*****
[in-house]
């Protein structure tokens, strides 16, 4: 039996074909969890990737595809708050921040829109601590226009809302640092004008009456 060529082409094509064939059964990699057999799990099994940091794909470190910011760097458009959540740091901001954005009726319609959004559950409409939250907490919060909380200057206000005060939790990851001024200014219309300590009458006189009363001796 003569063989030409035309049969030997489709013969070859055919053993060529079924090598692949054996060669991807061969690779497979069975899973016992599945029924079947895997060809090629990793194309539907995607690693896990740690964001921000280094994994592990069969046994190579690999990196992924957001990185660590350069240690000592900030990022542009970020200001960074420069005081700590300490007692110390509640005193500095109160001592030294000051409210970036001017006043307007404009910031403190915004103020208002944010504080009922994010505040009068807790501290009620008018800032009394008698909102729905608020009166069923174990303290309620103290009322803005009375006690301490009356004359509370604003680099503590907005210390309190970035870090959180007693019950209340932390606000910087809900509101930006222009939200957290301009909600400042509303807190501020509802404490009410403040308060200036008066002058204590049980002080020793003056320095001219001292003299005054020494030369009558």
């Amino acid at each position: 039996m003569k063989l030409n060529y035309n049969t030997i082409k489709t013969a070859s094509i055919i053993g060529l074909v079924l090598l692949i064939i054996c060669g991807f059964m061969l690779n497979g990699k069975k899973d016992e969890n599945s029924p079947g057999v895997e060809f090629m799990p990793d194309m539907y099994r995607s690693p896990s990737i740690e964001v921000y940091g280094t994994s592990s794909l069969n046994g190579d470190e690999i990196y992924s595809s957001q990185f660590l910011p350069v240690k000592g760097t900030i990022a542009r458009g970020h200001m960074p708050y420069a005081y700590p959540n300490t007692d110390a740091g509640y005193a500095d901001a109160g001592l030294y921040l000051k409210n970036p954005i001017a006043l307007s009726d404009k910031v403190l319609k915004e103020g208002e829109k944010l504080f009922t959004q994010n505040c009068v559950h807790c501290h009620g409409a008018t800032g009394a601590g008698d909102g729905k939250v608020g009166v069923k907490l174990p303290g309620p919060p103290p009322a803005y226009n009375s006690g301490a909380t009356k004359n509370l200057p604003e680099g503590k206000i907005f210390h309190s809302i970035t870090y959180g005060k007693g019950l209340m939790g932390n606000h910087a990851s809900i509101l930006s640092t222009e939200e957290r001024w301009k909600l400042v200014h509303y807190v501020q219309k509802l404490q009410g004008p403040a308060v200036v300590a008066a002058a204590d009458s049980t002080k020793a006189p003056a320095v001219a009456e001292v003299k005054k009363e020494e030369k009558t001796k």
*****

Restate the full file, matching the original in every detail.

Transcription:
[in-house]
């Protein structure tokens, strides 16, 4: 039996074909969890990737595809708050921040829109601590226009809302640092004008009456 060529082409094509064939059964990699057999799990099994940091794909470190910011760097458009959540740091901001954005009726319609959004559950409409939250907490919060909380200057206000005060939790990851001024200014219309300590009458006189009363001796 003569063989030409035309049969030997489709013969070859055919053993060529079924090598692949054996060669991807061969690779497979069975899973016992599945029924079947895997060809090629990793194309539907995607690693896990740690964001921000280094994994592990069969046994190579690999990196992924957001990185660590350069240690000592900030990022542009970020200001960074420069005081700590300490007692110390509640005193500095109160001592030294000051409210970036001017006043307007404009910031403190915004103020208002944010504080009922994010505040009068807790501290009620008018800032009394008698909102729905608020009166069923174990303290309620103290009322803005009375006690301490009356004359509370604003680099503590907005210390309190970035870090959180007693019950209340932390606000910087809900509101930006222009939200957290301009909600400042509303807190501020509802404490009410403040308060200036008066002058204590049980002080020793003056320095001219001292003299005054020494030369009558």
């Amino acid at each position: 039996m003569k063989l030409n060529y035309n049969t030997i082409k489709t013969a070859s094509i055919i053993g060529l074909v079924l090598l692949i064939i054996c060669g991807f059964m061969l690779n497979g990699k069975k899973d016992e969890n599945s029924p079947g057999v895997e060809f090629m799990p990793d194309m539907y099994r995607s690693p896990s990737i740690e964001v921000y940091g280094t994994s592990s794909l069969n046994g190579d470190e690999i990196y992924s595809s957001q990185f660590l910011p350069v240690k000592g760097t900030i990022a542009r458009g970020h200001m960074p708050y420069a005081y700590p959540n300490t007692d110390a740091g509640y005193a500095d901001a109160g001592l030294y921040l000051k409210n970036p954005i001017a006043l307007s009726d404009k910031v403190l319609k915004e103020g208002e829109k944010l504080f009922t959004q994010n505040c009068v559950h807790c501290h009620g409409a008018t800032g009394a601590g008698d909102g729905k939250v608020g009166v069923k907490l174990p303290g309620p919060p103290p009322a803005y226009n009375s006690g301490a909380t009356k004359n509370l200057p604003e680099g503590k206000i907005f210390h309190s809302i970035t870090y959180g005060k007693g019950l209340m939790g932390n606000h910087a990851s809900i509101l930006s640092t222009e939200e957290r001024w301009k909600l400042v200014h509303y807190v501020q219309k509802l404490q009410g004008p403040a308060v200036v300590a008066a002058a204590d009458s049980t002080k020793a006189p003056a320095v001219a009456e001292v003299k005054k009363e020494e030369k009558t001796k």